Proclamation, December 12, 1925

Purpose: Adjusted tariff duty imposed on taximeters, mechanical devices used to calculate passenger fare in taxicabs, produced in Germany.

Date:

(Original document available here)


Whereas in and by section 315 (a) of Title III of the act of Congress approved September 21, 1922, entitled “An act to provide revenue, to regulate commerce with foreign countries, to encourage the industries of the United States, and for other purposes,” it is, among other things, provided that whenever the President, upon investigation of the differences in costs of production of articles wholly or in part the growth or product of the United States and of like or similar articles wholly or in part the growth or product of competing foreign countries, shall find it thereby shown that the duties fixed in this act do not equalize the said differences in costs of production in the United States and the principal competing country he shall, by such investigation, ascertain said differences and determine and proclaim the changes in classifications or increases or decreases in rates of duty provided in said act shown by said ascertained differences in such costs of production necessary to equalize the same;

Whereas in and by section 315 (b) of said act it is further provided that whenever the President upon such investigation shall find it thereby shown that the duties prescribed in said act do not equalize said differences, and shall further find it thereby shown that the said differences in costs of production in the United States and the principal competing country cannot be equalized by proceeding under the provisions of subdivision (a) of said section, he shall make such findings public, together with a description of the articles to which they apply, in such detail as may be necessary for the guidance of appraising officers, and that in such cases and upon the proclamation by the President becoming effective the ad valorem duty or duty based in whole or in part upon the value of the imported article in the country of exportation shall thereafter be based upon the American selling price, as defined in subdivision (f) of section 402 of said act, of any similar competitive article manufactured or produced in the United States embraced within the class or kind of imported articles upon which the President has made a proclamation under subdivision (b) of said section;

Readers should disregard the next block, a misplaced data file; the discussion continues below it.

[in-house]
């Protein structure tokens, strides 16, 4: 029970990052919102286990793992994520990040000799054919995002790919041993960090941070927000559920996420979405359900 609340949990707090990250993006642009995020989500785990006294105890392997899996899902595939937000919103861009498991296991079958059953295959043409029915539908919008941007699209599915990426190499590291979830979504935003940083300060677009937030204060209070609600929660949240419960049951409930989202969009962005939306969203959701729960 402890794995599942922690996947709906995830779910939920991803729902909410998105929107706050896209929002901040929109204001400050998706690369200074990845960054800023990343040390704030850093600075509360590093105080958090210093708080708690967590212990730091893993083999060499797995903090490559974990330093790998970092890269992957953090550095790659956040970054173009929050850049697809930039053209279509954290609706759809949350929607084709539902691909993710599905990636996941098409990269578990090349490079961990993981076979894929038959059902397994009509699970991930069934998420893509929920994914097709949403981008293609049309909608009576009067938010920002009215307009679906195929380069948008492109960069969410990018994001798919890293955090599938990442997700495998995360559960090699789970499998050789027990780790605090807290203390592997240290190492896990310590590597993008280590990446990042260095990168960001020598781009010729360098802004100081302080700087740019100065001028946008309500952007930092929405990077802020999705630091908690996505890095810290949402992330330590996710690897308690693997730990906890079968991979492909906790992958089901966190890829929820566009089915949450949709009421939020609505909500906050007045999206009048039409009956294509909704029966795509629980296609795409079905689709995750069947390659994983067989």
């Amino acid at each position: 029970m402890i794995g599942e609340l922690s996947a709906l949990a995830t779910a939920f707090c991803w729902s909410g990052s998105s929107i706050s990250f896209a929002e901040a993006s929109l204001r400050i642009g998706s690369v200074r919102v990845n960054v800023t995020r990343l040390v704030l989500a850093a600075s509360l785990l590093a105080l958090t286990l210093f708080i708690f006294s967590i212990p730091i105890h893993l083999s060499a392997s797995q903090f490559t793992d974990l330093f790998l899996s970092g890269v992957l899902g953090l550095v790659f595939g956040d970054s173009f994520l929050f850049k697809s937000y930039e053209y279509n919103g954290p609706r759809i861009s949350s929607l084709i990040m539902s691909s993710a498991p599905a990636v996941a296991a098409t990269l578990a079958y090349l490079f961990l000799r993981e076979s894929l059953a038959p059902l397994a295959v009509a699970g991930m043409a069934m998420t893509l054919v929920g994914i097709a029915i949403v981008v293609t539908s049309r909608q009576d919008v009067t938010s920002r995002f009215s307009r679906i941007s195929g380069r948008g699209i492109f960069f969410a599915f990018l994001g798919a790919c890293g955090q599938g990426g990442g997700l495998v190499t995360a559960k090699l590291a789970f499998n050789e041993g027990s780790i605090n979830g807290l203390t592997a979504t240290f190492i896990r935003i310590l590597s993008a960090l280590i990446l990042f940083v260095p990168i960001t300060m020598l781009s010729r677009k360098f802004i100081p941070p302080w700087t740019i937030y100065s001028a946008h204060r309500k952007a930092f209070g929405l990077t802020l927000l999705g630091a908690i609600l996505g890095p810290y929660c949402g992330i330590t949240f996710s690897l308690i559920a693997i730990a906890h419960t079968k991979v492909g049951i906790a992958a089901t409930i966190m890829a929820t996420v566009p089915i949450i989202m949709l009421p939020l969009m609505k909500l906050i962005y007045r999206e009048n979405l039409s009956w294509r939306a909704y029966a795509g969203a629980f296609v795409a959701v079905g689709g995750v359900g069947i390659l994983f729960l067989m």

Whereas in and by section 315 (c) of said act it is further provided that in ascertaining the differences in costs of production, under the provisions of subdivisions (a) and (b) of said section, the President, in so far as he finds it practicable, shall take into consideration (1) the differences in conditions in production, including wages, costs of material, and other items in costs of production of such or similar articles in the United States and in competing foreign countries; (2) the differences in the wholesale selling prices of domestic and foreign articles in the principal markets of the United States; (3) advantages granted to a foreign producer by a foreign government, or by a person, partnership, corporation, or association in a foreign country; and (4) any other advantages or disadvantages in competition;